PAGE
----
Gepubliceerd op 22 april 2022
NASA-funded scientists have, for the first time, connected health outcomes in cities around the world to satellite and ground-based data on air pollution. The researchers concluded that despite improvements in some parts of the world and for certain pollutants, air quality continues to be an important contributor to disease. Mitigating pollution is crucial to public health, especially for children, who can be particularly susceptible to respiratory diseases such as asthma.“Nearly everyone in any city around the world is exposed to air that has harmful levels of air pollution in it,” said lead author Susan C. Anenberg, an associate professor of global health at the George Washington University and a member of NASA's Health and Air Quality Applied Sciences team.
Globally, air pollution is the fourth leading risk factor for death. Some pollutants are concentrated around urban areas, where about half the world’s population lives. In highly developed countries, closer to 80 percent of the population lives in urban areas. “We know that air pollution and population are both co-located in urban areas,” Anenberg said, “but we’ve never before had estimates of the burden of disease from air pollution in cities around the world.”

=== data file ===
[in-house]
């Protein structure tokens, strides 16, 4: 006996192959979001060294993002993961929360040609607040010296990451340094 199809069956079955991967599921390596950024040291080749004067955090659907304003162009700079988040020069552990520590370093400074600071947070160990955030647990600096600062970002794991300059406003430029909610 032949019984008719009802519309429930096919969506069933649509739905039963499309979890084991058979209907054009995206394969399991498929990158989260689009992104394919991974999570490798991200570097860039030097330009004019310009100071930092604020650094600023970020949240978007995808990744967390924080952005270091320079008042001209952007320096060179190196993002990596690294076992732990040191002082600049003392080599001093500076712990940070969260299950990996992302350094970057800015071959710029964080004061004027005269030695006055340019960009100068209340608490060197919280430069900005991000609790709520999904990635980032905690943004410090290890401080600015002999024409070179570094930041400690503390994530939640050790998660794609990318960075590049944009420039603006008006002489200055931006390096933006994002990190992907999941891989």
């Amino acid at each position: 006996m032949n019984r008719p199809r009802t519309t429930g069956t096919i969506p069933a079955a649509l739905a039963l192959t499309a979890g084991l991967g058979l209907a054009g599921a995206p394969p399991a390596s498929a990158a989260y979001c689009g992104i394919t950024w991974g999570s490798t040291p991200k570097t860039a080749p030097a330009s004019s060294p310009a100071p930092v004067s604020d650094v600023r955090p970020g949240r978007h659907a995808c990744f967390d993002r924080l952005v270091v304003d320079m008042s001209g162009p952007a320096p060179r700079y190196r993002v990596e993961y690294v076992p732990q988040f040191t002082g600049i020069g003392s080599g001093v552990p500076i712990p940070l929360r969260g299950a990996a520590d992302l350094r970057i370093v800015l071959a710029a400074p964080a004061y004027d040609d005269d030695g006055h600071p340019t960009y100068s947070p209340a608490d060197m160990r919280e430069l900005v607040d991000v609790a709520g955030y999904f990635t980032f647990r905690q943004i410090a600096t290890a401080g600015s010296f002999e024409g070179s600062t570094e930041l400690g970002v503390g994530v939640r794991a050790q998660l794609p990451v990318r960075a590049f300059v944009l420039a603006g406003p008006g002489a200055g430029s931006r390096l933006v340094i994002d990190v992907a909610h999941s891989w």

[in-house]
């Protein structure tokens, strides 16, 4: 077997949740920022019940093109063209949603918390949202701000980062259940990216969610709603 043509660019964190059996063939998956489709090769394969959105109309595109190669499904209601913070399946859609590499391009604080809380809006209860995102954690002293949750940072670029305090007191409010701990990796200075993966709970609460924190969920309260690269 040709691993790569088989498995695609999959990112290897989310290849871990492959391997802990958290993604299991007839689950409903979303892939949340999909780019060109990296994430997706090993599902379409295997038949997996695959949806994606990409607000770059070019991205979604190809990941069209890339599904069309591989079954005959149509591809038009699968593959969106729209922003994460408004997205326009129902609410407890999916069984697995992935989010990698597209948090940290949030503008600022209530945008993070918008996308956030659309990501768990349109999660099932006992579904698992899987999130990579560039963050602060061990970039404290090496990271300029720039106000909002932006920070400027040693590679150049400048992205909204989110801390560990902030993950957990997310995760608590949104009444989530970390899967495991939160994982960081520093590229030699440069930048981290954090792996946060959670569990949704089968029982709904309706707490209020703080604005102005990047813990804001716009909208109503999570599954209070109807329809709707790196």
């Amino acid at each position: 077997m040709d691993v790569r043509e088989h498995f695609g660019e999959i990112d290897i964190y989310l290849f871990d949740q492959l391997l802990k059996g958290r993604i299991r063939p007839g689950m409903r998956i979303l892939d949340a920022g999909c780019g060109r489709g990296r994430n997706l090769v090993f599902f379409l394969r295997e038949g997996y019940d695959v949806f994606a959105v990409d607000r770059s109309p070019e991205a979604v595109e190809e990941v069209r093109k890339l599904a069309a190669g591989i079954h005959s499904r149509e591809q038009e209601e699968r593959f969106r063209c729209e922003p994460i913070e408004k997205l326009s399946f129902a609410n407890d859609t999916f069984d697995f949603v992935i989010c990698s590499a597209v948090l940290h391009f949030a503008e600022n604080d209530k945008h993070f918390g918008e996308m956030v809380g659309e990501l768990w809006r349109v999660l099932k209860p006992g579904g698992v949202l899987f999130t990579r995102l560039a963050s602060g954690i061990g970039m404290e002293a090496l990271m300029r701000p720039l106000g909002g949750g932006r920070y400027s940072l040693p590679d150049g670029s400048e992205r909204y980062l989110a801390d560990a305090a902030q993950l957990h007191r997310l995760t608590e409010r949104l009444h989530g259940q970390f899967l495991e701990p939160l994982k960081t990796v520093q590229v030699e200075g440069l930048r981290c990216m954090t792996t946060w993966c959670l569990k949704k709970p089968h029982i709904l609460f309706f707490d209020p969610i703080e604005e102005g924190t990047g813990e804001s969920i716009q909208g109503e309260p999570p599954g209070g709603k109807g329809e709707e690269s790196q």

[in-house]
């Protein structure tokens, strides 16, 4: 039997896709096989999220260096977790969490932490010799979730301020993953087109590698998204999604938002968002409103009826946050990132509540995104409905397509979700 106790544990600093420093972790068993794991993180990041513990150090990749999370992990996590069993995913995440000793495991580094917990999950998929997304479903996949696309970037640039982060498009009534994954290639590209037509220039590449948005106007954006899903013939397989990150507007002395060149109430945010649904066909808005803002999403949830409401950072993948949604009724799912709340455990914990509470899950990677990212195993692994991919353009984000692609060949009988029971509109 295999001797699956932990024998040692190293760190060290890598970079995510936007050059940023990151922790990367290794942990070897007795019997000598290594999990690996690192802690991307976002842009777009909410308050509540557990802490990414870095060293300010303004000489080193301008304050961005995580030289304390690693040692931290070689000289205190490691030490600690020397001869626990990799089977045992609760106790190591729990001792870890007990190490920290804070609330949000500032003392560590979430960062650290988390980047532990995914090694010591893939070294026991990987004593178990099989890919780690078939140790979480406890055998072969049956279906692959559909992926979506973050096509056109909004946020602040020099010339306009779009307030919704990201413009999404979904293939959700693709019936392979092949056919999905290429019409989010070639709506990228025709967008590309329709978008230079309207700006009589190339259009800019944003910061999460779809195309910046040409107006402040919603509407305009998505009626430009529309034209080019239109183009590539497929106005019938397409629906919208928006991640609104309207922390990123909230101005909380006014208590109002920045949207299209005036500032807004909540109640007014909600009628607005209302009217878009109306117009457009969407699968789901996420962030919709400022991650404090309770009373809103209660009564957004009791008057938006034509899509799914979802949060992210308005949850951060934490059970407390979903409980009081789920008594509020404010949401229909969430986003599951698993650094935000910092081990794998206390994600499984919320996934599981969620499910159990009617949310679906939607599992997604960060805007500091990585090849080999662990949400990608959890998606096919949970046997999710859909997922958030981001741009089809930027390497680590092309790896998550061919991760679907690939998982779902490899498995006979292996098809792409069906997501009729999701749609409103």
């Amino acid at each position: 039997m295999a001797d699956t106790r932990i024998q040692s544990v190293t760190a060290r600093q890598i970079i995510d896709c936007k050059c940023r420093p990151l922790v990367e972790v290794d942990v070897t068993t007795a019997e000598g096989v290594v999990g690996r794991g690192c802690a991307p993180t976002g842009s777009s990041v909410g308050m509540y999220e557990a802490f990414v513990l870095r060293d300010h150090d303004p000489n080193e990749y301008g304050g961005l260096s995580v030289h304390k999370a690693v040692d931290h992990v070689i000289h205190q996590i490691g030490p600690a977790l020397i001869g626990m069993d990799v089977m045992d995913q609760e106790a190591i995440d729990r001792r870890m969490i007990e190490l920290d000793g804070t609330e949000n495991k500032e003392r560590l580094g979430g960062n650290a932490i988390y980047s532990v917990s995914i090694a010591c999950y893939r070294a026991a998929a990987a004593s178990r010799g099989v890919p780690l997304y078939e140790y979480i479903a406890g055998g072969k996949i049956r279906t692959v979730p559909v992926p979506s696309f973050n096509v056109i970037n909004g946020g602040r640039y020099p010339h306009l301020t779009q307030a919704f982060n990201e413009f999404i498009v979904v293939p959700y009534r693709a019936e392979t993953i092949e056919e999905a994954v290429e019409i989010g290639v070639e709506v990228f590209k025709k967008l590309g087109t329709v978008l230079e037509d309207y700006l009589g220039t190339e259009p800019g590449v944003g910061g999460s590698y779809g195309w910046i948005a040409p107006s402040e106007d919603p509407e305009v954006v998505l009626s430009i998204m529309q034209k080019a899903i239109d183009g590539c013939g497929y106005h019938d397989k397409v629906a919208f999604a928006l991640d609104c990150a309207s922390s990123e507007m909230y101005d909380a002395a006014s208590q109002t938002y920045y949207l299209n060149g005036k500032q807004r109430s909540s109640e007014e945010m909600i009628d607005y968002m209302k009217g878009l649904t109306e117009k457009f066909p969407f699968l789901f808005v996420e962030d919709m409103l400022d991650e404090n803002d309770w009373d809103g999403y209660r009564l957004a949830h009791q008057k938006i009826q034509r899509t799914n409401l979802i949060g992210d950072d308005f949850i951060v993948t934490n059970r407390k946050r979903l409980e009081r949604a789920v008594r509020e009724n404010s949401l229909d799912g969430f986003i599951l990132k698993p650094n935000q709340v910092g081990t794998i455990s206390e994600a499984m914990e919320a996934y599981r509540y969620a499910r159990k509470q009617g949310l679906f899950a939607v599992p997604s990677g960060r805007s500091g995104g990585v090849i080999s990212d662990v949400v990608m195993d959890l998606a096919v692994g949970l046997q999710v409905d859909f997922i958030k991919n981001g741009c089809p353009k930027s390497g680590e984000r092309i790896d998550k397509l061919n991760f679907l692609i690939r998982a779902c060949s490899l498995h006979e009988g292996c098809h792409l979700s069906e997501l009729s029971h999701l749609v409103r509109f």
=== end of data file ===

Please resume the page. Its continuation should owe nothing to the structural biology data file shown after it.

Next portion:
The studies by Anenberg and colleagues focused on nitrogen dioxide (NO2) and fine particulate matter (PM2.5). Nitrogen dioxide—which is largely produced by emissions from cars, trucks, and buses—is associated with the incidence of pediatric asthma. It is also a precursor to ozone and PM2.5—the leading cause of death related to air pollution.